No matter what area we choose to serve in, we are here to help people.
Sister Janet Slingerland celebrates her 70th year of service to God this July during the Sisters of St. Mary of Oregon’s Jubilee celebration.
Sister Janet grew up in Portland as the oldest of three children. She has fond memories growing up in a Dominican neighborhood with lots of friends and welcoming neighbors. “All of us kids were close and enjoyed our time together and our neighbor’s door was always open,” Sister Janet said. “We often found ourselves around her table enjoying fresh baked bread.”
Grade school was fun because of her many friends, but things became difficult when Sister Janet’s father left while she was in the fifth grade. She recalls it as a heartbreaking time for her entire family. Her mother was pregnant and the family struggled with the upheaval. They had to move but found stability at Immaculate Heart Parish and here with the Sisters of St. Mary of Oregon.
Sister Janet’s aunt was able to talk with Sister Consilia Mosey, Dean of Grade School Residents at that time, and she was allowed to continue her education at St. Mary of the Valley. “The edification of the Sisters was very helpful for me,” Sister Janet said.
Even as a young child, Sister Janet felt strongly about her vocation. Her time at the boarding school learning from the Sisters, especially Sister Theresa Margaret Yettick and Sister Consilia, helped nourish her passion and guide her steps. She joined the Sisters of St. Mary of Oregon in 1953 and finished her senior year of high school as a postulant.
Sister Janet joined the Sisters of St. Mary of Oregon at a time of rapid growth. She recalls that there were about 20 novitiates at that time. “It was wonderful for us. We all grew up together, learned together and worked together,” she says.
Sister Janet continued her education by earning her bachelor’s degree from Marylhurst College and master’s degree from Mount Angel Seminary. From there she would spend 30 years as an elementary school teacher, vice principal and principal in Oregon and Washington. She also served as Dean of Residents at St. Mary of the Valley.
“I didn’t think teaching would be for me, but I soon realized that I was a very passionate teacher,” Sister Janet says. “My childhood experiences helped me connect with my students and read them. I had a knack for figuring out their monkey business.”
Thirty years in a profession is a great career for many people. For Sister Janet it meant it was time to shift focus and go back to school. She decided it was time to focus on health care so she continued her education at Holy Cross Hospital in Silver Springs, Maryland and at Washington Theological Union in the District of Columbia. She had to get used to the site of blood. “The site of blood used to make me faint – even a small scrape and I would pass right out,” she said. She worked constantly to move past that, placing mind over matter to care for people in the hospital setting. That work proved helpful because she was assigned to an intensive care unit that focused on open heart surgery. “There was always blood in the emergency areas. I just had to get comfortable being around it.”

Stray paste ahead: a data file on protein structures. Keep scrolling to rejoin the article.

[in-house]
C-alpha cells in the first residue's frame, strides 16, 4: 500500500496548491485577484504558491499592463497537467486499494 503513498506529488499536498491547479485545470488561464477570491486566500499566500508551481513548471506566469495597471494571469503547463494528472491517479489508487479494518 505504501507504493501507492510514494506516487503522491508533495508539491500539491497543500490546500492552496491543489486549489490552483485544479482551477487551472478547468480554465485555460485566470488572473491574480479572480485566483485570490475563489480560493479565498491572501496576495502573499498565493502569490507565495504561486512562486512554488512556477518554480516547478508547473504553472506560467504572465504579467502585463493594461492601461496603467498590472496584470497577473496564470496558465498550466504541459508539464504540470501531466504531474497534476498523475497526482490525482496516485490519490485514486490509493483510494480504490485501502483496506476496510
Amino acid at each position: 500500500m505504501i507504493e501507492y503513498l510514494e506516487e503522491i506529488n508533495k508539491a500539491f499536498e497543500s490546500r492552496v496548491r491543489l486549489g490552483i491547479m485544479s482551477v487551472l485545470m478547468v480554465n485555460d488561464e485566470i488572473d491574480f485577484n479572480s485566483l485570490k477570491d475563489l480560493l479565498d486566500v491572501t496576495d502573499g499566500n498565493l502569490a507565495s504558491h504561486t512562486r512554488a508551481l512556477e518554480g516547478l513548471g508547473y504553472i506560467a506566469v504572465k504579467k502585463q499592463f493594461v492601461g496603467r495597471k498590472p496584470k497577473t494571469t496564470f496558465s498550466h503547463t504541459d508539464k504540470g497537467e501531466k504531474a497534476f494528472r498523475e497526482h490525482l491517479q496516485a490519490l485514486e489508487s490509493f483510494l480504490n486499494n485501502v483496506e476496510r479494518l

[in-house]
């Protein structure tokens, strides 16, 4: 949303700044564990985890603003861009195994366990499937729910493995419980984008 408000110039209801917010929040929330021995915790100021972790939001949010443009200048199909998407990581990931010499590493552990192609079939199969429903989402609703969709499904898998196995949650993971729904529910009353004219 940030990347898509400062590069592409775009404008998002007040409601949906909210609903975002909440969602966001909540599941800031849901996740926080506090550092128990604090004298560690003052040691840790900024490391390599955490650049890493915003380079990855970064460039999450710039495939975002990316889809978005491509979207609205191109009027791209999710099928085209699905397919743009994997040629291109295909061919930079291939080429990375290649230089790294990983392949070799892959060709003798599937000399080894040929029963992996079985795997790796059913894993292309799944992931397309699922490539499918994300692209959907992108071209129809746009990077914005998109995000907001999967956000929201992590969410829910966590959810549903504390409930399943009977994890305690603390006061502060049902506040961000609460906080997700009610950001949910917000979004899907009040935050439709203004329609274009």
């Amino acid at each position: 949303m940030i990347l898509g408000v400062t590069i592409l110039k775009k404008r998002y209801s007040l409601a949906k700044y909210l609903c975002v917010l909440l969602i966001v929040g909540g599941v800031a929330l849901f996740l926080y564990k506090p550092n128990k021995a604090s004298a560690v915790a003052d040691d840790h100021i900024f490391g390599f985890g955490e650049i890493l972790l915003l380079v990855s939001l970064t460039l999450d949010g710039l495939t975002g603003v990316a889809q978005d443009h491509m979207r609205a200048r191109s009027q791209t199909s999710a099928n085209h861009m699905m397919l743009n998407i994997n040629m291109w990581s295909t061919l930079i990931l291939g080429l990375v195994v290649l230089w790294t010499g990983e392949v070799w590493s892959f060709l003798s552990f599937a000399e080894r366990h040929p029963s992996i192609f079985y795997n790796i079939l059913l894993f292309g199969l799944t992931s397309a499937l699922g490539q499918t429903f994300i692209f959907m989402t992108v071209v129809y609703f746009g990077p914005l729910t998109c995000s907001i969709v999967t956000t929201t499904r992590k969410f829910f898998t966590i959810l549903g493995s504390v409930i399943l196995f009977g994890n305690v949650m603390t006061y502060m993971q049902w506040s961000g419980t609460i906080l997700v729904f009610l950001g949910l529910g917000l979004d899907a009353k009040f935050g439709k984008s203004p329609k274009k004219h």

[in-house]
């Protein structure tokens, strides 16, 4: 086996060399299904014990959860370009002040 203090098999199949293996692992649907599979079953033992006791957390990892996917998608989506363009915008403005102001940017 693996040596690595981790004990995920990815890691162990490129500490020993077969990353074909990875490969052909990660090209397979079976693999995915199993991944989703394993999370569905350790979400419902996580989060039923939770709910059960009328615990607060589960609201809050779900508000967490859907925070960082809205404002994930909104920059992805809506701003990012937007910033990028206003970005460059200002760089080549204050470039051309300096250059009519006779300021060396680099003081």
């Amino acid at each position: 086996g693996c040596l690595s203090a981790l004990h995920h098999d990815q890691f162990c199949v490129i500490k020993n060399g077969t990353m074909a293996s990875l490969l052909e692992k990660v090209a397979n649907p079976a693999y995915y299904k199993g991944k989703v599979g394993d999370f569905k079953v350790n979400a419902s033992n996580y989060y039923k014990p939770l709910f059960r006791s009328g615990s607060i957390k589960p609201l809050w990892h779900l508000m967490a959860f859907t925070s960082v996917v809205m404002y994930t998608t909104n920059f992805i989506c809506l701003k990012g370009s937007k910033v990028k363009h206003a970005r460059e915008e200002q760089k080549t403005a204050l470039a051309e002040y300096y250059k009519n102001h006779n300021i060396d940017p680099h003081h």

During this time, Sister Janet was certified by the National Association of Catholic Chaplains and received chaplain advanced status from the Association for Clinical Pastoral Education, specializing in bereavement. She found God’s help in the way He could speak for her while serving women and teens who were suffering from trauma. “There are so many things that can fuel anger in people. Death, rape, abuse, even just a wrong word to someone can fuel an anger and pain that is difficult for people to process,” she said. Sister Janet found strength in God’s ability to help her support and encourage women, teens, and families dealing with grief, trauma and anger.
“There were many tough situations and your heartbreaks for people in these situations,” Sister Janet said. “What really helped me process these situations was the joy I got from spending time with my fellow Sisters.” Sisters Rita Rose Stohosky and Theresa Ann Bunker have been Sister Janet’s best friends for decades. She acknowledges that they could always make her laugh.
Sister Janet has great admiration for her best friends and the feeling is mutual. Sister Rita Rose says, “Sister Janet is generous, fun-loving and cheerful. She has always been there for me. From helping me with our studies, to lifting me up with her wonderful laugh, to even saving my life.”
Sister Rita Rose did not know how to swim when she entered the convent. One day several of the Sisters were swimming at Marylhurst. She got comfortable making her way to the deep end, but literally got in over her head when she accidentally belly-flopped off of the diving board. “The impact took all the air out of me and I struggled to stay above water, thankfully Sister Janet spotted me and sprang into action,” she says. With the help of Sister Edna Rae Crosier, Sister Janet was able to safely grab Sister Rita and pull her to the side of the pool. “I always give her credit for that,” Sister Rita Rose says. “She is a real blessing to me.”
Sister Janet acknowledges that it has been a wonderful life. “I have had so many amazing experiences. The friendships, the edification, the direction I received would have never been realized outside of religious life,” she said. “That is what makes religious life special. It is a dedication to help people. No matter what area you choose to serve in religious life, you are here to help people.”